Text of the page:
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Bill Gates’ effort to close the $2.6 billion funding gap for polio eradication has been accompanied by high-profile coverage at Davos, in The New York Times and even The Daily Show. New grants from the UK have been announced and USAID is partnering with Russia to move the agenda forward. In the big scheme of things, this is not a lot of money (in the NYT, Gates notes that it is “like 5 percent of the US dog food market”).  But there are two strategies that might make the funds go further by differentiating the approach to polio eradication in weak versus wealthier states:

First, polio and other vaccine-preventable disease outbreaks occur mainly in weak and fragile states and districts –in Pakistan, Afghanistan and DRC– where intermittent progress is made, but is frequently interrupted by armed conflict, security concerns and natural disasters. Eradication depends critically on continuity in vaccination and surveillance and we know that fragile states are vulnerable to outbreaks.

Yet current financing is always in emergency mode. For example, in December 2010, WHO, UNICEF and Rotary International launched an emergency appeal for polio vaccination campaigns in DRC.  The Global Polio Eradication Initiative (GPEI) has a modest emergency response fund, but apparently it is insufficient. It is also a pity that it is limited to a single vaccine-preventable disease.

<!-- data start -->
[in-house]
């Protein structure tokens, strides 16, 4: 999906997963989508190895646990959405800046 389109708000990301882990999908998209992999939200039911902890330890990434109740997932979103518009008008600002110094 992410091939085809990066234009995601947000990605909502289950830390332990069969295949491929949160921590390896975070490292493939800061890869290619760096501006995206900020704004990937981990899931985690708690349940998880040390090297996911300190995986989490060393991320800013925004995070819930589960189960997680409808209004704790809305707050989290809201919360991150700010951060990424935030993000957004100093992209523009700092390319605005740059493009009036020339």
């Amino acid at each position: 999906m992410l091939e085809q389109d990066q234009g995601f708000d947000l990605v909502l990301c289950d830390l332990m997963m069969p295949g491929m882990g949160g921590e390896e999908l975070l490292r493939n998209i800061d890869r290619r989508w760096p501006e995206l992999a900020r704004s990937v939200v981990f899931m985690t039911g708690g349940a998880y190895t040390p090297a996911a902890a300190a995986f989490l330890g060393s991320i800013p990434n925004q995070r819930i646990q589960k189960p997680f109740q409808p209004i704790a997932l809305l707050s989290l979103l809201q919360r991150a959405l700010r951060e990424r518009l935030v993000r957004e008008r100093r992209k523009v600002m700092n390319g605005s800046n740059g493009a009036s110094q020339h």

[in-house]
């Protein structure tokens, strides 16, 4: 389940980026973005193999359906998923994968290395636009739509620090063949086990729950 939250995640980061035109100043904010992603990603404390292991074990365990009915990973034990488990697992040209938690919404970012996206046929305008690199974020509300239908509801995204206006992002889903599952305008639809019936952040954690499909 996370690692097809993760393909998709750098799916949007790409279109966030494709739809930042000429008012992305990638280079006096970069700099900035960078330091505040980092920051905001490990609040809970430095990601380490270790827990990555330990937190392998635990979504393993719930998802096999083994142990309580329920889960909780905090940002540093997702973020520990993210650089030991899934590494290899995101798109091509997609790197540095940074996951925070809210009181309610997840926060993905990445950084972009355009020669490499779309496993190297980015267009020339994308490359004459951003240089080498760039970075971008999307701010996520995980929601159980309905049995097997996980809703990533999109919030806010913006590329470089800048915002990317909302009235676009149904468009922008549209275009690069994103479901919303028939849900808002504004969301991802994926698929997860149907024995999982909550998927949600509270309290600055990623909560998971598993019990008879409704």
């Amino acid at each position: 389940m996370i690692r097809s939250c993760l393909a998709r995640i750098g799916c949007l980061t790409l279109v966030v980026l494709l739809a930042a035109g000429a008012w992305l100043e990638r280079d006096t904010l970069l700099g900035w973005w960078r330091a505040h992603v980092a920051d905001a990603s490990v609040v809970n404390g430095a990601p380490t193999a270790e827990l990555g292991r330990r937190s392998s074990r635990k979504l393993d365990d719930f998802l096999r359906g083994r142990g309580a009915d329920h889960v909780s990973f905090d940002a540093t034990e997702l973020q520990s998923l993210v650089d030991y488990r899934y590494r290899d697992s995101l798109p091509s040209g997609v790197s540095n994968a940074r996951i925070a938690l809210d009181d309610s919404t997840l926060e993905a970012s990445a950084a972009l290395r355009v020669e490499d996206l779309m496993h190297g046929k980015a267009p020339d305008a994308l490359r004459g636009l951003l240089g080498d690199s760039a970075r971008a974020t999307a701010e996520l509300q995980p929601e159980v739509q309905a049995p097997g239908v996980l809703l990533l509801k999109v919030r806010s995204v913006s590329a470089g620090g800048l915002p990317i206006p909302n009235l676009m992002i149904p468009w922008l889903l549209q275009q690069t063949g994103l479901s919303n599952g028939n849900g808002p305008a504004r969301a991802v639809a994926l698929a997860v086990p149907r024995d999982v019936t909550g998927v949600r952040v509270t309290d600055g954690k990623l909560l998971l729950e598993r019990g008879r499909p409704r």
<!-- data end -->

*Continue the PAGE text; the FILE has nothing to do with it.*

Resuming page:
There have been earlier, more ambitious efforts in this direction. In 2002, WHO set up a Global Emergency Outbreak Response Fund (focused on response to all disease outbreaks, not just vaccine-preventable disease), but its size is modest and its resources almost expended. There is the UN Central Emergency Response Fund, but there is a lengthy application process and it is broadly targeted to humanitarian responses. Of course, the new International Health Regulations establish a legal framework for surveillance and response, but there are limited funds available for implementation (see here).

What about this in the meantime: a fragile states vaccine-preventable disease outbreak response fund be established  as part of the GAVI Alliance or GPEI that would allow UNICEF, WHO and their partners to deploy quickly and without expensive, ad hoc fundraising. This would not solve the security issues, but it would allow for rapid modification of vaccination strategies –for example, from government to civil society groups in the flood-affected areas of Pakistan or from NGOs to NATO medics in southern Afghanistan. By starting with polio and other vaccine-preventable disease, and building on the funding structures that have worked efficiently (GPEI and GAVI), we may generate proof of concept for a better approach system-wide.